Home-schooling: How to help your child’s online learning

By Jane Wakefield
Technology reporter

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School's out. What next?

With schools once again closing their doors to most pupils, parents, many juggling work and childcare, are having to step in to fill the gap.

Will schools provide resources?

If your child's school already puts work online, via Google Classroom, for example, this will probably continue.

But these sort of tools tend to be used more by secondary schools than primaries.

So older pupils are more likely to be in the routine of checking their school's chosen platform and completing work.

And they are more likely to have their own laptops.

Some schools are asking older children to follow their existing timetables, with some active lessons, involving Google Hangouts and virtual classrooms, and some passive ones, in which children work independently.

And depending on the individual school, there will probably be a system to allow children to submit work and have it marked.

What resources are there online?

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Classrooms may be empty but learning can continue, experts say

ParentKind has published a list of free online resources, as has Oak National Academy, which is collated by teachers.

Many schools are also providing lists of resources on a range of topics, to help parents navigate this difficult time, such as:

  • BrainPop - animated videos on topics in maths, science and English
  • Creative Bug - craft lessons, from knitting to jewellery-making, drawing and origami
  • YouTube's Free School - videos on subjects as diverse as the US constitution, coral reefs and the solar system

Should we cover the curriculum?

Many schools already pay for online resources, so it is worth checking which ones you can access, as these will follow the curriculum.

About half of UK schools use sites such as MathsWatch, for example, which caters for children from Year 4 up to A-level.

BBC Bitesize has lots of content divided into subject and age categories, with much new material added since March.

The BBC will also show curriculum content on TV every weekday from Monday, 11 January:

  • primary-school programming, including BBC Live Lessons and BBC Bitesize Daily, from 09:00 to 12:00 on CBBC
  • at least two hours of programming to support the GCSE curriculum on BBC Two

The government, meanwhile, unlike during the first national lockdown, will expect schools to deliver their own online learning.

If parents have any concerns about their child's education, the government says they should raise it with a teacher in the first instance. If the matter is still not resolved, parents can contact the schools watchdog, Ofsted.

How should we structure the day?

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The key will be to establish a routine and make sure there are fun things to do too

Little and often is the advice from MathsWatch co-founder Ken Smith, a teacher for 34 years.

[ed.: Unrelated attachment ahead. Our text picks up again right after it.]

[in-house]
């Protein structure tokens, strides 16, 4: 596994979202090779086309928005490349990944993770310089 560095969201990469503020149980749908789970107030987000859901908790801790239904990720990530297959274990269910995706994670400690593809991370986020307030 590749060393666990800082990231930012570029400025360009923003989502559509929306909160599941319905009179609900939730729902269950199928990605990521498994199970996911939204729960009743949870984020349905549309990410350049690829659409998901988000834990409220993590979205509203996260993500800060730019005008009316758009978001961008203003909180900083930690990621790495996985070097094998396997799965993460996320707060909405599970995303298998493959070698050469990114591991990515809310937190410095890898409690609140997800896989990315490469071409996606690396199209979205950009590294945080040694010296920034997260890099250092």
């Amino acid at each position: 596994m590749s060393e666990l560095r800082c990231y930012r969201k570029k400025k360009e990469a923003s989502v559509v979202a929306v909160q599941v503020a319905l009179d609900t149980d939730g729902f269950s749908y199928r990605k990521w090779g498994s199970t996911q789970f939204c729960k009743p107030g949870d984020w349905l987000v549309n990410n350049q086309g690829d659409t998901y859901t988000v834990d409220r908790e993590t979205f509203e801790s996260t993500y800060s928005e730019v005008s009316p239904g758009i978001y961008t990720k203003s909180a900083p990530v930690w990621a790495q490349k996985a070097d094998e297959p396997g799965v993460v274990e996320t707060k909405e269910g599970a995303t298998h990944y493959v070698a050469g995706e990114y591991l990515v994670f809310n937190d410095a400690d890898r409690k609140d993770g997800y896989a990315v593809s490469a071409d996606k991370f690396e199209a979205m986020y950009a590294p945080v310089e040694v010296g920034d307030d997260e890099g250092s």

"Even an hour's lesson at school is broken down by teachers," he says.

"And parents need to do the same.

"It is much better to do a little bit every day."

But like the school day, it is important to establish a routine, says Sarah Dove, a teacher who works online with children who cannot attend school.

"The key is finding out what works for you as a family but have a delineation between home life and school," she says.

"Don't spend all day in pyjamas.

"Come together for a mindfulness session rather than an assembly and do topic-based work too."

Even at school, children are not working from 09:00 to 15:00, Ms Wespieser says.

So expecting them "to sit at the table with paper and pen" all day is unrealistic.

But it is important parents think about themselves as well.

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It is important for children of all ages to get away from screens and grab some fresh air

"One of the biggest challenges parents have reported to us is balancing their own work with school work," she says.

"And employers may be a bit less sympathetic this time.

"Parents need to look after their own wellbeing and take the time to find what works for you.

"And schools should be giving a lot more advice."

What about devices and data?

In the last lockdown, there were concerns about a digital divide between affluent families with access to laptops and those who did not have devices and may have struggled to get their children online at all.

Add to that the cost of broadband and the fact some parts of the country still don't have access to decent internet speeds, and home-schooling has been a nightmare for many families.

The Department for Education says that more than 700,000 devices have been delivered to schools in England so far during the pandemic - 100,000 of which were delivered last week.

It says it has bought a further 300,000 laptops and tablets which will be delivered to schools for distribution.

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There are tons of learning resources online

Teaching unions have said more still needs to be done, while others have called for data costs on educational apps and websites to be deducted from broadband charges.

Education Secretary Gavin Williamson said that the government is working with mobile phone operators to provide free data for key educational sites,

The Department for Education already runs a scheme for disadvantaged children who do not have access to a home broadband connection, while some internet providers are also helping out.